You use a currently supported version of Symantec Endpoint Protection (SEP) with the most recent virus definitions. A competitor's antivirus program detects a virus, but SEP does not detect a virus. You want to know why.
Why was this file not detected?
The first and most likely situation is that, even if you have the latest build and latest virus definitions installed, you have a new, undetected threat in your network. Virus makers can take a known threat and manipulate the code in such a way that it no longer matches the definition signatures available in any antivirus program. Current estimates (2013) are than nine new variants are released into the wild every second. A constant stream of new malware is a truth of today's threat landscape.
This can be limited in many cases by an advanced heuristics detection such as SEP's optional Proactive Threat Protection (PTP). Threat traffic may be blocked from entry by SEP's IPS signatures or by SEP's optional firewall component, Network Threat Protection (NTP). In SEP 12.1, Insight technologies can block unknown files without the need of AV signatures. To greatly increase SEP's effectiveness against today's threats, ensure that these optional components are deployed and enabled rather than just relying solely upon SEP's traditional signature-based AntiVirus component.
Another possibility for why SEP may have missed a detection is that the antivirus on a given system could have been tampered with, turned off or simply have not updated its definitions. Certified virus definitions are presently released by Symantec up to three times per day. If a computer is found to be out of date, it should be updated as quickly as possible (with Rapid Release definitions, if there is an outbreak underway) and a full system scan run.
Also note that different computer security vendors have different criteria for what files and behaviors are considered malicious or suspicious. Symantec, for example, will only detect and remediate files that are in themselves harmful. Threat artifacts, autorun files and similar are not universally detected. This is by design. (For more information, please see Why Symantec Endpoint Protection does not remove AT, INF, INI, and registry keys related to infections.) The article Symantec's Antispyware Approach may help clarify why certain products are or are not detected by SEP. Also see the article All About Grayware as different vendors have different criteria for detection of Potentially Unwanted Applications (PUA).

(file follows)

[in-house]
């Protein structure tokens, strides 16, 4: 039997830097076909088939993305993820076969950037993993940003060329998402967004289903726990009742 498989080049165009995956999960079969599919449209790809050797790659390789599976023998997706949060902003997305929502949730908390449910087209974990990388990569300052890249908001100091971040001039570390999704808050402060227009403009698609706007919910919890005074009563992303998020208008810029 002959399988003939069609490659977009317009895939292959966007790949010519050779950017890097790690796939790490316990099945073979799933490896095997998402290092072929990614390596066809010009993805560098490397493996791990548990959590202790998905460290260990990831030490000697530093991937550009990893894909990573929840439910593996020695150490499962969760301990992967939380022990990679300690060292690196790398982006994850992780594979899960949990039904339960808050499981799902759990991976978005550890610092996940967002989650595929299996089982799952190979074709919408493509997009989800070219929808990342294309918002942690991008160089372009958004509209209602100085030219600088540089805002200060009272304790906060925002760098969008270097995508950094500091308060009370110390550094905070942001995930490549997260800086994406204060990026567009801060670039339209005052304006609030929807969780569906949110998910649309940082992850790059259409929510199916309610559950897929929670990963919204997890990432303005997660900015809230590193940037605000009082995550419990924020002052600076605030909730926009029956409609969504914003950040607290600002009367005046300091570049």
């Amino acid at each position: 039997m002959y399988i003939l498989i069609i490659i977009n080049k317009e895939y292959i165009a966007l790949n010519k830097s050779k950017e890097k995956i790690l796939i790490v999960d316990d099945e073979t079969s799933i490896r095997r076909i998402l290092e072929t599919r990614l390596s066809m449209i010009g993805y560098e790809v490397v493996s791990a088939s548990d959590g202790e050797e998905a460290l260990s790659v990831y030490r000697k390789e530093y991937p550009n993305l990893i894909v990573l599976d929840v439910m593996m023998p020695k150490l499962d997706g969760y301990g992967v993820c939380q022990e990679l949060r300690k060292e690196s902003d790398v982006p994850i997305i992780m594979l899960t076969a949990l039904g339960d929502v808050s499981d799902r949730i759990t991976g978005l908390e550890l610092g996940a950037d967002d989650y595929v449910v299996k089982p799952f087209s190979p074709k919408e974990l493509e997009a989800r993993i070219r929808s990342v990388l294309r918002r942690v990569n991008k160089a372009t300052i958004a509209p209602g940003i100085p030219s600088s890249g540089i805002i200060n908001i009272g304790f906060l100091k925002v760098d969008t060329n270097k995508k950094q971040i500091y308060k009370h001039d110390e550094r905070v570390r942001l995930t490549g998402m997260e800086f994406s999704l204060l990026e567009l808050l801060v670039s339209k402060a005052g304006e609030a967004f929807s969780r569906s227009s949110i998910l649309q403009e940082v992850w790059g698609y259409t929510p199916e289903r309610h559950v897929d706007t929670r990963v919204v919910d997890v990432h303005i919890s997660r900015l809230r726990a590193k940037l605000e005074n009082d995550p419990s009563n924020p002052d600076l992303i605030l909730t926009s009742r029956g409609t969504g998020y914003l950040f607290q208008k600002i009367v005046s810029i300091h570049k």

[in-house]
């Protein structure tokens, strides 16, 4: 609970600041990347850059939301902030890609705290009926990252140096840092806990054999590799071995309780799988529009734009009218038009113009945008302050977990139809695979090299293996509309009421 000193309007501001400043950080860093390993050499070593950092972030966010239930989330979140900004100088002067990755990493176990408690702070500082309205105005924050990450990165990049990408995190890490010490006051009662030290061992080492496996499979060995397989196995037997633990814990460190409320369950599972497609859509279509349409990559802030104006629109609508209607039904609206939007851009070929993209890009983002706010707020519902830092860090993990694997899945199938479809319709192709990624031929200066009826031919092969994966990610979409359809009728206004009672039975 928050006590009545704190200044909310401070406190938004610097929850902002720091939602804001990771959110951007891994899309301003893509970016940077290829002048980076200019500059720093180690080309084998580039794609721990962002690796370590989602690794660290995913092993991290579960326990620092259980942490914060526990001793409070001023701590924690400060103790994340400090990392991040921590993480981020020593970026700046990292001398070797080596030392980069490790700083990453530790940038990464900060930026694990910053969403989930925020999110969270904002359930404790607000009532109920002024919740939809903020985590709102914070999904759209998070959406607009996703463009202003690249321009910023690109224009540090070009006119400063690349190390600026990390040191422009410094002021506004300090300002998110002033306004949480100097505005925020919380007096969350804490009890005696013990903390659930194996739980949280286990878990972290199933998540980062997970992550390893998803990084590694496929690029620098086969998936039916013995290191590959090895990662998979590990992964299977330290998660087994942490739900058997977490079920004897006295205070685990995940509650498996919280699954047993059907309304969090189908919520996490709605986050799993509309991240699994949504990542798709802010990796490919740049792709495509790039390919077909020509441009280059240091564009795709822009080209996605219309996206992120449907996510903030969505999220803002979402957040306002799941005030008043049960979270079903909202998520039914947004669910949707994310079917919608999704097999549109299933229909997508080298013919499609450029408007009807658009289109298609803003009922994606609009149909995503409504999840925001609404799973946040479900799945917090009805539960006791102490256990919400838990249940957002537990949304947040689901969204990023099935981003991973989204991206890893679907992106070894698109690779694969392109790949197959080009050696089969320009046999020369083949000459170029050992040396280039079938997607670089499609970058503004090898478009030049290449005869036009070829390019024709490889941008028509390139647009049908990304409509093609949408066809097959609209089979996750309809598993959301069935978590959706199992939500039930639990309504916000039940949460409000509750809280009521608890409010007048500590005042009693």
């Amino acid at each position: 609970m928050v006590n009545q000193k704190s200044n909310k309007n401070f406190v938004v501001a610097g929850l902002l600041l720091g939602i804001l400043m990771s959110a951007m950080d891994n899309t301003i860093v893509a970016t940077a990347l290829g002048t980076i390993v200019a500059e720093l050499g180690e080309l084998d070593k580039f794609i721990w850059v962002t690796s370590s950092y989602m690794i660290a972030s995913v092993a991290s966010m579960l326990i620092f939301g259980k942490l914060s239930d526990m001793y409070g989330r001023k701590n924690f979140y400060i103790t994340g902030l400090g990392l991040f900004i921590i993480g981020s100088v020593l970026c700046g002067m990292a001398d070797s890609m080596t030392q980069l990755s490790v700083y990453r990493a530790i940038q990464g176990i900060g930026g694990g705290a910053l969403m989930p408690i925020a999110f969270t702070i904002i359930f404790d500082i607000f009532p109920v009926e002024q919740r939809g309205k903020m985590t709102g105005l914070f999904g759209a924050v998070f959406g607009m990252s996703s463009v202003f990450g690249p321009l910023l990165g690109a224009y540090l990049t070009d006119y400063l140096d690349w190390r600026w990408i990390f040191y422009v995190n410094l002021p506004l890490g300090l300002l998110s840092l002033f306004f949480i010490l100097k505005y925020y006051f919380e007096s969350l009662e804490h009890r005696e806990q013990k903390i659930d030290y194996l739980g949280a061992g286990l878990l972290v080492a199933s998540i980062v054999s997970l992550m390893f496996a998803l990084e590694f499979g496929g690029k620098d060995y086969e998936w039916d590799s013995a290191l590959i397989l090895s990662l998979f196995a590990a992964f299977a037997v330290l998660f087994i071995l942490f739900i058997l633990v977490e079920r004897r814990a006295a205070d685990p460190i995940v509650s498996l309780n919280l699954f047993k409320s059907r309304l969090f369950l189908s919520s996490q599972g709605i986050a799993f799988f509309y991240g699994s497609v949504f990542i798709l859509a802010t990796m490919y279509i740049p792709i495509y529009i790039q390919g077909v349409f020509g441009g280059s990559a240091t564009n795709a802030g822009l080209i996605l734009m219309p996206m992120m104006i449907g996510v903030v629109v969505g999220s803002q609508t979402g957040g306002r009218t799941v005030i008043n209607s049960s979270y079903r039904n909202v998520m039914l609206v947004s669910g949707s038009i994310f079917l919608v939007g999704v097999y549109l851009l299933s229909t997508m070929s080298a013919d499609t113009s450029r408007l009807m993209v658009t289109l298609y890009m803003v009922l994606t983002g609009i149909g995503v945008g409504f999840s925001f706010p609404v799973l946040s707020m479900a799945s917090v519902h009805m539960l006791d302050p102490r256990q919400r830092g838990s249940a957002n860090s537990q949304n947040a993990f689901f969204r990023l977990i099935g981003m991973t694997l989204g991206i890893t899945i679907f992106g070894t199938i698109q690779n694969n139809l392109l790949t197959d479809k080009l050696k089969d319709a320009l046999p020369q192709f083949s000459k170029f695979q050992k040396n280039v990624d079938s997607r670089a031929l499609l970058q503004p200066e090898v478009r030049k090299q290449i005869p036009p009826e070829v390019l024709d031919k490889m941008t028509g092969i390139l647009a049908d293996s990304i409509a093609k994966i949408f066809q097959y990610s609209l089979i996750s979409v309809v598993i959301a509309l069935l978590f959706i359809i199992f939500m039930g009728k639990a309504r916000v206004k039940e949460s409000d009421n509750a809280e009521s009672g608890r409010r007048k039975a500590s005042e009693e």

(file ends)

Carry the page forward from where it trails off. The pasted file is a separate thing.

What to do next?
The first line of defense for every antivirus manufacturer is the submission and collection of suspicious files whenever possible. When you encounter a threat that has not been detected, there are steps that should be taken to minimize the impact and expedite recovery. We offer a submission service which analyzes any files you submit for known and unknown threats and variants. It is by these submissions that we can create a new definition set that will detect and remove those threats. If the issue must be resolved before a Certified definition file is available, we offer Rapid Release definitions that can be manually applied to the affected machines or network. For an explanation of the submission process using https://submit.symantec.com/basic, please see the document How to Use the Web Submission Process.
We also offer a self-service site to analyze files, at http://www.threatexpert.com, which can give you more information on the files you submit to it. This could provide enough information to allow you to create firewall rules preventing the threat from downloading additional threats or contacting a third party. You could also use the threat's unique MD5 hash value to block the process from running with SEP's optional Application and Device Control (ADC) component which may help prevent it from spreading. (See How to use Application and Device Control to limit the spread of a threat.) This hash value is included in the email response from Threat Expert. For more information on blocking a process, please see Chapters 33 and 34 of the SEP Administration Guide.
Symantec Endpoint Protection detects and removes millions of known threats. By working with our customers to troubleshoot a virus infection we assist the customer to:
- Identify the threat and submit any undetected files that look suspicious.
- Identify the computers infected.
- Quarantine the computers infected.
- Clean the computers infected using Rapid Release definitions based on file submissions..
- Determine the infection vector and take steps to prevent recurrence.
These steps are outlined in the document Best practices for troubleshooting viruses on a network
For additional troubleshooting steps and information, please follow the directions in the document What to do when you suspect that a Symantec antivirus product is not detecting viruses.
One important note: many threats function by exploiting known vulnerabilities. This vulnerable software can include the operating system as well as any component running on it (such as an internet browser, email software or other program). To remain invulnerable to these threats, it is very important to make sure that all vendor software patches are applied to installed applications and the OS as soon as they become available. Additional recommendations for how protect an organization with SEP can be found in the article Symantec Endpoint Protection – Best Practices.